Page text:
Coliving buildings are taking urbanized areas by storm, with properties across New York and Chicago catering to young professionals in need of affordable housing.
For example, the Collective is a coliving space in the northwest London neighborhood of Willesden Junction where 550 residents pay a monthly rent starting at £1,085 for hotel-sized rooms with various other amenities like a cinema room, a coworking space, as well as as a restaurant and bar.
“I was looking for flexibility rather than being sucked into the cycle of letting agents, paying £2,000 each time you move and being locked in a contract,” said Benjamin Webb, who is a community ambassador at The Collective. “The Collective gave me that flexibility, but what kept me there – and I’ve extended my original contract – is the community and all the other things that come with it.”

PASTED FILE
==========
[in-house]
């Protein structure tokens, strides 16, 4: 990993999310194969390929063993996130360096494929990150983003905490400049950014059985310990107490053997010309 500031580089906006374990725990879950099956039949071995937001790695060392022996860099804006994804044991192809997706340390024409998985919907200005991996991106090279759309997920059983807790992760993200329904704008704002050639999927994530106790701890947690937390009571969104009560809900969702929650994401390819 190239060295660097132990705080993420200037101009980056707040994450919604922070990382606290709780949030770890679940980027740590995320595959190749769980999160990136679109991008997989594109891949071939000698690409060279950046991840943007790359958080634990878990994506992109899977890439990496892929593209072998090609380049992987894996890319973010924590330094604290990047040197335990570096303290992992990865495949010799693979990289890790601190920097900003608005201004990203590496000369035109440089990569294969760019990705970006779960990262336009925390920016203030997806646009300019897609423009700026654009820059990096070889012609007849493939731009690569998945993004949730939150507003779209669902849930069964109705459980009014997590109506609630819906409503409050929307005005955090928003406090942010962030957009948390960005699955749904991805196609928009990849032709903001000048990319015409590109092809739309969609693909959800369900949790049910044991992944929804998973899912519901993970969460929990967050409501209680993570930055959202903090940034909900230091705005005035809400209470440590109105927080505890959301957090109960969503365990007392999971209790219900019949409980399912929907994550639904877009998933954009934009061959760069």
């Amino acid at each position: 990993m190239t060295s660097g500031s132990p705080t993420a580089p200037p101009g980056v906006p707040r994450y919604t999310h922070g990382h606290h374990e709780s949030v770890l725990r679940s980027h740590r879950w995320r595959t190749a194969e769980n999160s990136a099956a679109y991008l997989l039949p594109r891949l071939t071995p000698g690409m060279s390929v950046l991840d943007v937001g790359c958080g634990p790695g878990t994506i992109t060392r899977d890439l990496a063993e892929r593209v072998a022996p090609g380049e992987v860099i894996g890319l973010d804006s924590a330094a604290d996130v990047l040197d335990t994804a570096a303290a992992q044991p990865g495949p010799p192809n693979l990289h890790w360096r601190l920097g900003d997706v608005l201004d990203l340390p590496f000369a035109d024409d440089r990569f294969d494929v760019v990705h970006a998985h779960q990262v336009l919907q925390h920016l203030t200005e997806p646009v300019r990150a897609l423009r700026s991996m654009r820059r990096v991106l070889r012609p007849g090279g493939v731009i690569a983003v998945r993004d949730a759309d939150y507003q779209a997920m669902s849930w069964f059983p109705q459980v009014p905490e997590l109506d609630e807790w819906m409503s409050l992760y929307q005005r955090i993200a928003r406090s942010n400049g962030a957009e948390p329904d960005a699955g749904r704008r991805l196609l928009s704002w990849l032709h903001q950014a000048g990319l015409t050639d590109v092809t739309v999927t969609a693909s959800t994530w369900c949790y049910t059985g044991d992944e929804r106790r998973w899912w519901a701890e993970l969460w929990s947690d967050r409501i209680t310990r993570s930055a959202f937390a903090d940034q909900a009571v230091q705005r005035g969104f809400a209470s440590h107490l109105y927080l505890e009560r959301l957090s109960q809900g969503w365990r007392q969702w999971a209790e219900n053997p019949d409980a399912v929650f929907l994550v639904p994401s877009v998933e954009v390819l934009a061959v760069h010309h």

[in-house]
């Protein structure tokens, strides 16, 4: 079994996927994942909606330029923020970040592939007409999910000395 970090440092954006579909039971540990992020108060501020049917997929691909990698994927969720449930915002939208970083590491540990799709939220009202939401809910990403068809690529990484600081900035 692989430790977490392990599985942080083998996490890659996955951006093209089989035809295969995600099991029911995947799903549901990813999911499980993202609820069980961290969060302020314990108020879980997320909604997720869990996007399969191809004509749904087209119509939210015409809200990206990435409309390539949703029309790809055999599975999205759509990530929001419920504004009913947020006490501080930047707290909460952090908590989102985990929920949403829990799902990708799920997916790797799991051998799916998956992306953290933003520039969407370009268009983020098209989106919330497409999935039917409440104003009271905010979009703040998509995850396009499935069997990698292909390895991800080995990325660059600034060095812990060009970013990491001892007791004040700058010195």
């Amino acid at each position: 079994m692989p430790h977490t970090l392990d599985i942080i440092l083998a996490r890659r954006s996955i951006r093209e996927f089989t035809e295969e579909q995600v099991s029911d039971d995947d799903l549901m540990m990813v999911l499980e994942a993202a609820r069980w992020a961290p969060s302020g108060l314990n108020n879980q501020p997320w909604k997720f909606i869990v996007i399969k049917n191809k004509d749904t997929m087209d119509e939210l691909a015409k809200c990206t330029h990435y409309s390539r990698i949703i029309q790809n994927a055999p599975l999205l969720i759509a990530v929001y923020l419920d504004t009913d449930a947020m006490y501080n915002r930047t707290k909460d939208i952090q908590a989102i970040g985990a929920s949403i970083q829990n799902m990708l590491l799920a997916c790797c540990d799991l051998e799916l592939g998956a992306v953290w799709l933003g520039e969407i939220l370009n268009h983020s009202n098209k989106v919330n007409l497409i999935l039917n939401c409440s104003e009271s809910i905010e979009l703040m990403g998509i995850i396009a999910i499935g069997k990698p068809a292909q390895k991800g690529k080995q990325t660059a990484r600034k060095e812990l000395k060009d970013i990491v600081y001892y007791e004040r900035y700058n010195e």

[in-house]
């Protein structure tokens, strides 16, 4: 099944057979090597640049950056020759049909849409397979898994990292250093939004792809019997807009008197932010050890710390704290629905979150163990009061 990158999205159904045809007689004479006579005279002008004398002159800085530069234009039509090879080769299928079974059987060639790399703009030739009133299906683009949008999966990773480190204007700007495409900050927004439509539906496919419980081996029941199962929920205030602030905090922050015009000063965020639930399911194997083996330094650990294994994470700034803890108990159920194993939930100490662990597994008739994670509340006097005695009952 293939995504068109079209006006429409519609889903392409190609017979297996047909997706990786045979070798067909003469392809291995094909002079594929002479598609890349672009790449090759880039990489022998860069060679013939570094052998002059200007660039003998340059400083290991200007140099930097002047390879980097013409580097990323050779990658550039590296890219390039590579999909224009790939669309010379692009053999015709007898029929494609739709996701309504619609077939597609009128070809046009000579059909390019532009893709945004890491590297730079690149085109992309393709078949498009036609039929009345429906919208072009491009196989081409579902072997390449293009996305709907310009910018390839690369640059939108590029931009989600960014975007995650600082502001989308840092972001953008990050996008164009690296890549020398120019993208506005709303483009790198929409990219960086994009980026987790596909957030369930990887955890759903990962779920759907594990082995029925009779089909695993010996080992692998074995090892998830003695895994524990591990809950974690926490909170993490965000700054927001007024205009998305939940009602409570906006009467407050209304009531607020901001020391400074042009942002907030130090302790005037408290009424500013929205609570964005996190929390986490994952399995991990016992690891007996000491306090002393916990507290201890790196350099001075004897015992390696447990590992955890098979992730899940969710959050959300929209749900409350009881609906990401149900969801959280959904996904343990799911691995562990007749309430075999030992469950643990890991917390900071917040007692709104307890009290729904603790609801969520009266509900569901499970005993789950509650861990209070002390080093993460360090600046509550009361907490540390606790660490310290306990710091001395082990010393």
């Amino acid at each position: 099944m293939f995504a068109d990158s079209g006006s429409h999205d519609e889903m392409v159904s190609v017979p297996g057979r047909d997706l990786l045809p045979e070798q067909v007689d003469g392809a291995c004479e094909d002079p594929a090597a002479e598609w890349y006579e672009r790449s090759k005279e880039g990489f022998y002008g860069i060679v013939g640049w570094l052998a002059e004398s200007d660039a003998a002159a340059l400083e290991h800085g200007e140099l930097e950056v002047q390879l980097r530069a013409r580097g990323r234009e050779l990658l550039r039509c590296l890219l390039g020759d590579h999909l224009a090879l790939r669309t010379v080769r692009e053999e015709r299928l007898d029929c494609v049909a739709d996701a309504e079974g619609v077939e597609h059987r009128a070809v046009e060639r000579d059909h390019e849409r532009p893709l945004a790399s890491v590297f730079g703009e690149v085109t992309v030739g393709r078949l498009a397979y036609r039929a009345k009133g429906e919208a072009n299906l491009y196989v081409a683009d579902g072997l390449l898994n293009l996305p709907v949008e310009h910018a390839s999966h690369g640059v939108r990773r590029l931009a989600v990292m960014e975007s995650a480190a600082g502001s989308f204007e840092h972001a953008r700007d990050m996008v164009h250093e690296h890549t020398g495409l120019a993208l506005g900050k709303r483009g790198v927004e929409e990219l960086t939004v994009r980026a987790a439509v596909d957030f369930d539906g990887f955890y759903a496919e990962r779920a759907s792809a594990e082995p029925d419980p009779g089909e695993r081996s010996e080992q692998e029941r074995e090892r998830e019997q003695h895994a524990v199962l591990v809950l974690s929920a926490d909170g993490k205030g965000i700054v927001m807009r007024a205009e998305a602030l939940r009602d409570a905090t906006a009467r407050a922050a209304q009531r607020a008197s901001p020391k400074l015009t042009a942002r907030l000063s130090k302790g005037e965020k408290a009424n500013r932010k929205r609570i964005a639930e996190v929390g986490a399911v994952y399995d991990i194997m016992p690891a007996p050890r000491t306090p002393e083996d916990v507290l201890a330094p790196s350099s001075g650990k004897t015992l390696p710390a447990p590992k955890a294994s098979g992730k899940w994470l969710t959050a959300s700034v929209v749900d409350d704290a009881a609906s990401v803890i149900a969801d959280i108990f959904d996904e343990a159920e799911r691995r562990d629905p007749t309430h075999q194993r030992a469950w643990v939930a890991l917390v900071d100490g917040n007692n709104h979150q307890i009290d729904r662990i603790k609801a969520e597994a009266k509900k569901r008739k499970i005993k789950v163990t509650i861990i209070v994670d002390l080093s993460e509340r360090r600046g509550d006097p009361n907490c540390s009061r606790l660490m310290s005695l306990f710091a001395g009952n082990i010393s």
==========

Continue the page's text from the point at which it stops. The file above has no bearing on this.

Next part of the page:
While these arrangements seem like a matchmade for the increasingly mobile generation, some believe it is a ploy to cash in on young professionals. Vlad Calus, co-founder of social media startup Planable, moved into the Collective and found that the small rooms were unliveable in the long-term.
Still, other coliving brands are going beyond single rooms by providing a broader range of living arrangements. For example, Cambridge-based Marmalade Lane offers a mix of homes from four-bedroom houses, to single bedroom apartments with a central “common house” for social gatherings.
Overall, demand for coliving spaces is high as The Collective recently received a $800 million fund to expand across the UK, US and Europe.